Culture, Living

Page-Turners You Won’t Regret Reading

Whether you’re looking for a book to inspire you, challenge your perspective, or simply entertain you, this list has got you covered. From timeless classics to contemporary bestsellers, each book will provide you with a unique and enriching reading experience.

If you’re checking this article out, surely you’re an avid reader. The list of books you’ll find includes a diverse range of genres, from fiction to non-fiction, covering a variety of topics and themes. Who knows? Maybe it’s time to discover new titles and expand your literary horizons.


The Little Prince by Antoine De Saint-Exupèry

I first read The Little Prince when I was 8 years old, and it’s been on my bookshelf ever since.

When I was younger, I loved the illustrations and took the story mostly at face value. As I’ve gotten older though, I’ve started to take it more as a parable—it tells me a different thing every time I read it, so I never get tired of getting lost in its pages. —Shari Quimbo, Editor-in-Chief


Survivor by Chuck Palahniuk

Though I was first introduced to Chuck Palahniuk through the cult classic Fight Club, I found myself much more fascinated by his subsequent release Survivor. The satirical novel starts with Tender Branson, the titular survivor of the Creedish Church, narrating into a flight recorder after having hijacked an airliner and deplaned all its passengers.

Tender takes us through the events that led him to this, involving cults, fame, and a mysterious serial killer. This is one book I like to go back to every now and then, and I find it hilarious, compelling, and at times nauseating every time I read it. —Bernice Quimbo, Editorial Assistant


Hard-boiled Wonderland and the End of the World by Haruki Murakami

Hard-boiled Wonderland and the End of the World is the first Murakami book that I’ve read (although, Norwegian Wood has been on my list for the longest time), and reading it was like being in a trance.

Haruki Murakami is known for his out-of-this-world stories, and this was definitely way past what we know in our version of reality. What was so interesting to me is that he made a futuristic reality with two parallel universes from one human’s consciousness. You can’t help but wonder if one day we’ll be able to manipulate our brains in such a way that we can separate our core consciousness from the rest of our personalities. —Janna Yuvallos, Editoral Assistant


Rich Dad Poor Dad by Robert Kiyosaki

Old but gold, timeless and relevant. To the more financially savvy, you might find Robert Kiyosaki’s lessons a bit more shallow and apparent. But to those with little to no exposure, they can be profound.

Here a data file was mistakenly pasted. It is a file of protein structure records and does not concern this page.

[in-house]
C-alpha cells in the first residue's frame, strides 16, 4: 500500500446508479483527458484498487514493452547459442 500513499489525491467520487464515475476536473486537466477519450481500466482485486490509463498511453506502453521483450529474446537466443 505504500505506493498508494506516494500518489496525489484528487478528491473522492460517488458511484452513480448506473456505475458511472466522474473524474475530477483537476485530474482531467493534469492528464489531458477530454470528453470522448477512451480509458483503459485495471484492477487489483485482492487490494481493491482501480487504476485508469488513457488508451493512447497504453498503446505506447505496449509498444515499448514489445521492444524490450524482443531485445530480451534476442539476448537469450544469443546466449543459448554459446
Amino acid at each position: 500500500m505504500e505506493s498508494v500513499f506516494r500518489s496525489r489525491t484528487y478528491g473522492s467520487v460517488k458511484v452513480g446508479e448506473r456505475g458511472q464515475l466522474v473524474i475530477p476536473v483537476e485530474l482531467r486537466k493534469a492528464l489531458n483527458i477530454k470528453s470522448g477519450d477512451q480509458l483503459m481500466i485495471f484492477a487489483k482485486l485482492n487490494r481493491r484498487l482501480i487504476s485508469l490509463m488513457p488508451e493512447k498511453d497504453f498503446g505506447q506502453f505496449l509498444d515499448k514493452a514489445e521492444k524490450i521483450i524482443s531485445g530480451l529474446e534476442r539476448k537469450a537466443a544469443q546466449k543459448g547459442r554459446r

Looking at the book, one might expect to find some mathematical equations and a lot more technicalities. Surprisingly, its narrative is full of sagacious anecdotes revolving around contradicting lessons Kiyosaki received from his “rich dad” (his friend’s businessman father, labeled as the no-degree-but-wealthy type) and his “poor dad” (his educated but financially unperceptive biological father).

Although some might not agree with all his philosophies, Robert Kiyosaki makes some basic financial suggestions in an easily understandable and (sometimes) inspirational way. Most notably, Kiyosaki motivates his readers to be “financially literate”, even with his habit of downplaying the value of academic and traditional learning.

He says: “What is missing from their education is not how to make money, but how to manage money.” While some of his teachings might not be as agreeable, they do make you rethink some of your financial decisions. With that said, Rich Dad Poor Dad could still be worth the read. —Bianca Lim, Editorial Assistant


The Red Tent by Anita Diamant

The Red Tent is based on the story of Dinah, the daughter of Jacob from the Bible. She is mentioned only briefly in the Bible, but here her story is fleshed out. 

A woman’s life during this period of history is hard and scary, back when women had very little agency over their lives. The “red tent” is a place where women could have their own power, with no men to intrude on their privacy.

Don’t let the fact that this story was based on the Bible deter you. This book sets out to give you a female perspective on a very well-known tale that has been setting aside women for centuries.  

I liked the emphasis on the moving, complicated facets of female relationships—love, resentment, solidarity—and enjoyed reading the story behind the story we know. —Geraldine Sy, Art Director

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